It’s pretty much unanimous: winter is a hard time of year for everyone. Even if you enjoy the beauty of snowflakes swirling in the air, when you’re confronted with an icy car, the wintry magic fades. It’s no fun to spend an hour chipping away at the frosty exterior of your vehicle with cold hands, especially when you’re trying to get somewhere. Instead, you can use these tips to de-ice your car that will help you cut down the time it takes to hit the road this winter.
The best way to eliminate ice is to prevent it
Unfortunately, you cannot make it stop snowing, but you can plan around it. During the wintry months, it’s essential to keep an eye on the weather. Whether you get weather updates from an app or your local weatherperson, it’s a good practice to make a note of what the forecast is calling for; especially if it’s is calling for freezing rain, sleet, snow, or other inclement weather.
Once you know what to expect, there are a few ways you can minimize the impact of ice on your morning commute.
Park in a garage
If you’re one of the lucky ones, you may have access to a garage. When snow is on its way, the easiest thing you can do is park your car where it can’t get to it. Not everyone has a garage, but there are a few other ways you can plan.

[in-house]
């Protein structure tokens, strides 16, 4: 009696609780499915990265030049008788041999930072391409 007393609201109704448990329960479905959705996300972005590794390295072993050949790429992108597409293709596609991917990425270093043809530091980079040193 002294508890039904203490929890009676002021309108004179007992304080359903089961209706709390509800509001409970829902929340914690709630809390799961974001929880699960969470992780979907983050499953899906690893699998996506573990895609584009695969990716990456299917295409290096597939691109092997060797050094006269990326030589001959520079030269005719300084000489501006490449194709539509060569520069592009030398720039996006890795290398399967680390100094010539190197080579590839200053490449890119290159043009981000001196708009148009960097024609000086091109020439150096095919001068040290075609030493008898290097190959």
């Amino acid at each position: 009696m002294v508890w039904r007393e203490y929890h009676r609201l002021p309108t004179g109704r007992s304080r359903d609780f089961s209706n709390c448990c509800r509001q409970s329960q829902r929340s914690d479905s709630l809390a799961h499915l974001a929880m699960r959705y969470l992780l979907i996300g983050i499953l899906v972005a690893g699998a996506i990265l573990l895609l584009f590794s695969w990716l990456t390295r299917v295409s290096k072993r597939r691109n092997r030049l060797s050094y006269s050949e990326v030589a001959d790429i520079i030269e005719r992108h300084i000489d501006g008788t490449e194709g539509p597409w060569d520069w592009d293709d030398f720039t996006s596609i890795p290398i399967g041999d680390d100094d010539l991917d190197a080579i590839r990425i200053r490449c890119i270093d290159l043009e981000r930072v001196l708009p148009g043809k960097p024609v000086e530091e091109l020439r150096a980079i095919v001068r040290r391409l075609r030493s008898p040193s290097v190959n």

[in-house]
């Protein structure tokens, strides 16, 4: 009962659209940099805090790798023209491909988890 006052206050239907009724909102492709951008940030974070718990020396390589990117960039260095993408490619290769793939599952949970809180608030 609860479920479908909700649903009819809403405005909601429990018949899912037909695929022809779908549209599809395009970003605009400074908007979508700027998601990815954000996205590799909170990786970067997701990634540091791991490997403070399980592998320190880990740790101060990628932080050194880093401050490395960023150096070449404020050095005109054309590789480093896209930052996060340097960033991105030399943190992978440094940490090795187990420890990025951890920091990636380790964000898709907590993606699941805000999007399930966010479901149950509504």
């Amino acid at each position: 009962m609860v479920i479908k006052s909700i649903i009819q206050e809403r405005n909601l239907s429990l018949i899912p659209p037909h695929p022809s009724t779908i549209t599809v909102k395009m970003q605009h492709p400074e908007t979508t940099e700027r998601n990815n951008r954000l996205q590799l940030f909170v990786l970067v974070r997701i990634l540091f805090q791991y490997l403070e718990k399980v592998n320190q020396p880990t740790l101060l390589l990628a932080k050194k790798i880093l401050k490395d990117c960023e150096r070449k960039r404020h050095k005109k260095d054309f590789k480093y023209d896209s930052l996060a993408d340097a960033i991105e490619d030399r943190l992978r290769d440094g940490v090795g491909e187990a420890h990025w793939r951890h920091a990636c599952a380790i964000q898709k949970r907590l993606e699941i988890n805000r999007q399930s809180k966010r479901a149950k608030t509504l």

If you don’t have a garage, another option is to park under the cover of a tree or building. Consider which direction the wind is coming from when choosing a parking place. Keep in mind that inclement weather can sometimes cause tree branches to fall. It’s a good idea to factor the chances of a limb falling into where you leave your vehicle.
Park in the sun
Depending on where you live, you might see the sun in the winter! It can be helpful to figure out what side of your driveway or parking lot the sun rises on and park in that area. The morning sunlight can cut down the time you spend to defrost your car.
Use a deicer
There are many products on the market specifically made to help with a frosted car. One such product is the windshield deicer. This bottled formula is created for melting ice and snow. There are many different options on the market, so we suggest picking up two or three to test the next time you know it’s going to freeze.
Some people swear by home remedies such as rubbing alcohol or vinegar. And while these can help ease the elbow grease required to scrape your car, they are generally less effective than a specially formulated deicer.
A word of caution: some people may be tempted to pour hot water on their frozen car to melt the ice. While the rationale behind it makes sense, we don’t recommend it! The rapid change in temperature may crack the glass. And while there are ways to fix a crack in your windshield, it’s better to avoid the scenario altogether.
You may have noticed a trend: the key to cutting down the time it takes to clear your car of snow and ice is preparation such as parking in a better spot or buying deicer beforehand. We hope you feel ready to tackle the snowier months with these tips in mind!